Does anyone else think this is the most idiotic thing they have ever heard of? What exactly does this prove? (Outside of the obvious--demonstrating how much they hate Jews.)
Does this mean they won't deliver mail to or from Israel? Does it mean they won't deliver mail to or from businesses owned by Israelis? Nu?
I guess if it passes, and a Jew didn't get their mail, there would be a really good reason to sue, right? Or, if you are a Canadian Israeli and you didn't get a job with the post office, you would have really good reason to sue.
Maybe they won't issue any Golda M. postage stamps?
By PAUL LUNGEN, Staff Reporter
Thursday, 13 December 2007
TORONTO — A regional conference of the Canadian Union of Postal Workers (CUPW) has passed a resolution supporting the boycott of Israel and pledging an educational campaign about “the apartheid nature of the Israel [sic] state.”
The resolution, which also called for research into Canadian involvement in “the occupation” and for support for sanctions until Israel recognizes Palestinian self-determination, was presented by the Scarborough local and adopted at the union’s 23rd Ontario regional constitutional conference in London. It will be presented for consideration to the union’s national convention in April.
Jeff Levinson, a letter carrier for 24 years and a member of the Scarborough local, said he learned of the resolution from a colleague who attended the conference and told him it passed by a substantial margin, despite some opposition from the floor.
The resolution “is pretty biased to the Palestinians,” he said. “It distresses me. I’ve been working with these guys for years.”
Levinson, who lived on an Israeli kibbutz for a time and calls himself a Zionist, said passage of the resolution “bothers me in that it’s a political issue that is outside the mandate of the union. It should stick to union and labour issues.”
He called the resolution “one-sided” and said he planned to write to CUPW national president Deborah Bourque to ask her to oppose adoption of the resolution at CUPW’s national convention.
Levinson brought his concerns to Canadian Jewish Congress, which has been meeting with a number of Canadian unions and churches in a bid to moderate their statements on the Middle East.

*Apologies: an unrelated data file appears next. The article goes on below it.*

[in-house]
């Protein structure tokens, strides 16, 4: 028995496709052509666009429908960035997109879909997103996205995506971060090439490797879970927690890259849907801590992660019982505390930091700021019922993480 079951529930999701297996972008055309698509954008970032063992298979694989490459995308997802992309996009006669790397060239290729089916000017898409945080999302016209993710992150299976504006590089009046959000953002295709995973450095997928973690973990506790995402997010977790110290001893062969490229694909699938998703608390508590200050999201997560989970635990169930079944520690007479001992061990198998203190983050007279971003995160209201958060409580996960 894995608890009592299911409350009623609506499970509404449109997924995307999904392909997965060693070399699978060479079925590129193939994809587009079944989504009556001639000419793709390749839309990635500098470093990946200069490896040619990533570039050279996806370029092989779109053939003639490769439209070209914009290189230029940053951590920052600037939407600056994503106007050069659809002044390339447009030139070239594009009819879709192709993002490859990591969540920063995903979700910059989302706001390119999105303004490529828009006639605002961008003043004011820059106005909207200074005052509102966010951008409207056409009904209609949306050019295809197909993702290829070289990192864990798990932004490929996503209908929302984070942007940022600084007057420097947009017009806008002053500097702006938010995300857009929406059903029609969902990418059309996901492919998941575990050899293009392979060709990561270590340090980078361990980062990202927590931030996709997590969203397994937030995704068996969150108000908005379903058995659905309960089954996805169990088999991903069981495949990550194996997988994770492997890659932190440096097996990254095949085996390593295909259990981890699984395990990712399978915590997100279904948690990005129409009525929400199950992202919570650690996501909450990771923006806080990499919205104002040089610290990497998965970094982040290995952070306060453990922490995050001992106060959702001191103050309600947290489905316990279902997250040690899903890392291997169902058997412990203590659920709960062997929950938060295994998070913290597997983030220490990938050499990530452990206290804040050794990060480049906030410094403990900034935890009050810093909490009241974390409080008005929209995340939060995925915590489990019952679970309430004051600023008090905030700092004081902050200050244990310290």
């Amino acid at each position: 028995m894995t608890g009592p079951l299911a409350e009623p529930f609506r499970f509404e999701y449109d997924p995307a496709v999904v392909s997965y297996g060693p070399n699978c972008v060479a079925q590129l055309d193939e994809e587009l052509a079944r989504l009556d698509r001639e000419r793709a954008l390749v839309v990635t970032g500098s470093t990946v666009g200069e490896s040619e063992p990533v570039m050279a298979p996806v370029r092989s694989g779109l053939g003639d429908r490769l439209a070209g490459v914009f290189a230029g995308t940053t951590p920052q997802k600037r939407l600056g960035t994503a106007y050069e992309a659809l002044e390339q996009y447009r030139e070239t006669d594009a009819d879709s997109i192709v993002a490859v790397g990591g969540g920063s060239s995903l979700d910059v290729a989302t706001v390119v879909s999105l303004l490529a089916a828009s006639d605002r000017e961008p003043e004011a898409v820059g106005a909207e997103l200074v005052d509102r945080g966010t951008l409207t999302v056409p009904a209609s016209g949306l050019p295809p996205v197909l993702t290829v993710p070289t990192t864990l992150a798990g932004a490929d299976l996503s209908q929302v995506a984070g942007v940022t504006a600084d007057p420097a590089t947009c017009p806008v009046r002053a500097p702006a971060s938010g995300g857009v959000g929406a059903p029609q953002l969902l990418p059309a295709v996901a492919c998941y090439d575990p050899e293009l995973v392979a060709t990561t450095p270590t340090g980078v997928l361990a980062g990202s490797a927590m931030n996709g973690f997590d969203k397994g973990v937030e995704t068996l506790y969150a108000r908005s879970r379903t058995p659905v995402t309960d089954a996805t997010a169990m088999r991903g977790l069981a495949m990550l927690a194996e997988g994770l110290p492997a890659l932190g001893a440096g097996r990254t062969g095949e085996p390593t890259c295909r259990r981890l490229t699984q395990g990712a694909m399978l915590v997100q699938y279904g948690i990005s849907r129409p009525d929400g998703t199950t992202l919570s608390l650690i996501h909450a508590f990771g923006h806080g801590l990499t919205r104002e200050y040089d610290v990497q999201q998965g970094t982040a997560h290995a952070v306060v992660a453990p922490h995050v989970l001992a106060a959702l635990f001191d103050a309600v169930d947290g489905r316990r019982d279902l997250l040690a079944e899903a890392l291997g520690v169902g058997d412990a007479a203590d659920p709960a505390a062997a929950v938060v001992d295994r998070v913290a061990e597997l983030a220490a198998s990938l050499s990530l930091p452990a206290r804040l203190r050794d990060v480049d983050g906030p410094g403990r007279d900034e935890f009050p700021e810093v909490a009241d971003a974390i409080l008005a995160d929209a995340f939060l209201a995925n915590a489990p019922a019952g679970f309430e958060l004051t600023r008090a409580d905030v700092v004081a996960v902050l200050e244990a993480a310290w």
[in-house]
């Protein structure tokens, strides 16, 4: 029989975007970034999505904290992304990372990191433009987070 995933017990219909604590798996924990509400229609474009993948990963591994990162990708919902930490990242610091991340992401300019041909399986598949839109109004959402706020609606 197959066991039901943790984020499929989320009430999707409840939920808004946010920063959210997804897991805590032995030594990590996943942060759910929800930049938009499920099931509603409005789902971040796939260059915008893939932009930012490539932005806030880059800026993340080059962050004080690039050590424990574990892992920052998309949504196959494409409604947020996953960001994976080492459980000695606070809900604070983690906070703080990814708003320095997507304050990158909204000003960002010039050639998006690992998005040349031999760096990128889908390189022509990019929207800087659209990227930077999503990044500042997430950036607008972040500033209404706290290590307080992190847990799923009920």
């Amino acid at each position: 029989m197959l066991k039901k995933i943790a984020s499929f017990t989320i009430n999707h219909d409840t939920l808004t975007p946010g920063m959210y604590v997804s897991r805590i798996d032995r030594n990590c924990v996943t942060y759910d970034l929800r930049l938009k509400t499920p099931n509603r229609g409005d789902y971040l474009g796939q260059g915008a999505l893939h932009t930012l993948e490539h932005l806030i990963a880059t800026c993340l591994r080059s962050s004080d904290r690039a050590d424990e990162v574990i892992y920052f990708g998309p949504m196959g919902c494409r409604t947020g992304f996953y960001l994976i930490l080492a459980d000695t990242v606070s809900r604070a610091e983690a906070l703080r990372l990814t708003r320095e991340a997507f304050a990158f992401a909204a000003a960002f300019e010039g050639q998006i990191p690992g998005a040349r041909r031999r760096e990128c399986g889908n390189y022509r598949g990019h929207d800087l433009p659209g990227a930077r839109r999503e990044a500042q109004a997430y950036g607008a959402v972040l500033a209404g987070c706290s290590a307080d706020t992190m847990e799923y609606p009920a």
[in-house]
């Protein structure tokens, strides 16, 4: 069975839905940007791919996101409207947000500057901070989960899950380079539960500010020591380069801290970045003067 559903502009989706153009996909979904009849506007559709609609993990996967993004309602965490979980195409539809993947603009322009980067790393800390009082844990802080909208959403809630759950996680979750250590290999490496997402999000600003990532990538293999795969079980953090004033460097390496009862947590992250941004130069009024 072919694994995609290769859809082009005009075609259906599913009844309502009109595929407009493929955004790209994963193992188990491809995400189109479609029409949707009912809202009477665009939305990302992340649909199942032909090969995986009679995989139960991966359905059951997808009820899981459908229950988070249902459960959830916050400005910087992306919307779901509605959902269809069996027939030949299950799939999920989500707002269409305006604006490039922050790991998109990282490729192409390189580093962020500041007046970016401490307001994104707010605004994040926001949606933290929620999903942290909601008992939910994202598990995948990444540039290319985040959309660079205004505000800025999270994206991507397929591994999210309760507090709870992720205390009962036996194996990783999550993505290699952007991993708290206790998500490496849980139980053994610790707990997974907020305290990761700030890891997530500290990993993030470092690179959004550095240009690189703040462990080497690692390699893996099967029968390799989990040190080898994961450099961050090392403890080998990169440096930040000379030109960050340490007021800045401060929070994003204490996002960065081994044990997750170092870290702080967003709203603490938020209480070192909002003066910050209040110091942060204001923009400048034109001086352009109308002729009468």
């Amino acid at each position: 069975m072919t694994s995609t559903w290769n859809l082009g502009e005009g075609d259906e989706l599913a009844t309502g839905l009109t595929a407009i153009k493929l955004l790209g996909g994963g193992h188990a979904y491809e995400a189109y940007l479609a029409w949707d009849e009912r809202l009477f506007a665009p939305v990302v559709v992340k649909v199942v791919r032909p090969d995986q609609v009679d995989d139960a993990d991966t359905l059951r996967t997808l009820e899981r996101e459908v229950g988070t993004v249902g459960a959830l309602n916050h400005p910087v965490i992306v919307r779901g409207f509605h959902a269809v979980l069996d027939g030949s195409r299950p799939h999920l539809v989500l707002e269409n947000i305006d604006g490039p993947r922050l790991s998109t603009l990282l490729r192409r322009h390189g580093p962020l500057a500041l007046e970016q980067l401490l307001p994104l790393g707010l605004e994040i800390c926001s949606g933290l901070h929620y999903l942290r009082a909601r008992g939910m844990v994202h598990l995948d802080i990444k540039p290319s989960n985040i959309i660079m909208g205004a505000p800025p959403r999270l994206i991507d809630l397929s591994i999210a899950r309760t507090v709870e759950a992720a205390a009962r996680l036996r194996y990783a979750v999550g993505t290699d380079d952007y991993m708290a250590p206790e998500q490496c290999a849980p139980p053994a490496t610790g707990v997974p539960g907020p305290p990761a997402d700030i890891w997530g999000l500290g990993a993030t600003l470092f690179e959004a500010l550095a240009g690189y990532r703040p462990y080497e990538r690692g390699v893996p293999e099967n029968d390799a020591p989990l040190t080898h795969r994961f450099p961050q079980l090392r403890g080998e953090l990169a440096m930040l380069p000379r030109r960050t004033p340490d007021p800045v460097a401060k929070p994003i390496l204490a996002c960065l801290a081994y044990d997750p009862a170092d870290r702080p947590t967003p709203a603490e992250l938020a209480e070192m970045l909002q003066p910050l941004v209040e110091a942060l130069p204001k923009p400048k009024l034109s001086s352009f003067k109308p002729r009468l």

Pointing to similar anti-Israel resolutions passed by the Canadian Union of Public Employee’s (CUPE) Ontario wing and a regional unit of the Ontario Federation of Labour (OFL), Congress CEO Bernie Farber said “CUPW is the latest labour body to contemplate a one-side anti-Israel resolution.
“Such unbalanced resolutions are not helpful nor in the best interests of the membership,” he said.
Large unions such as CUPW have members who try “to advance whatever agenda they have,” whether it be the environment, the Middle East or health and safety issues.
Farber noted that CUPE National and the OFL were both faced with anti-Israel resolutions from locals and neither entertained the motions at their conventions. As well, the United Church of Canada, at its summer session, rejected a biased resolution for one that was more balanced, he said.
Gerry Deveau, national director for the Ontario region of CUPW, said, “I understand that from looking at the resolution alone, it may appear to be lopsided. But if you look at [the union’s] other policies, they don’t talk about Palestine, but they do talk about terrorism and peace.
“We’re saying Israel is assembling the wall and it’s causing social, economic and medical hardship to the people in the area.
“If you look at our constitution as a whole, while this looks like it’s one-sided for Palestine, we’re not saying that Israel doesn’t have the right to self determination,” he said.
Deveau said there were no CUPW resolutions advocating Israeli self-determination, adding, “I don’t think anybody on the national executive board would disagree with that.”
Farber said Congress hopes to meet with CUPW’s national officers and ask that any union resolution passed in April be “balanced and fair. CUPE National understood that message and took it to heart. So did the OFL.”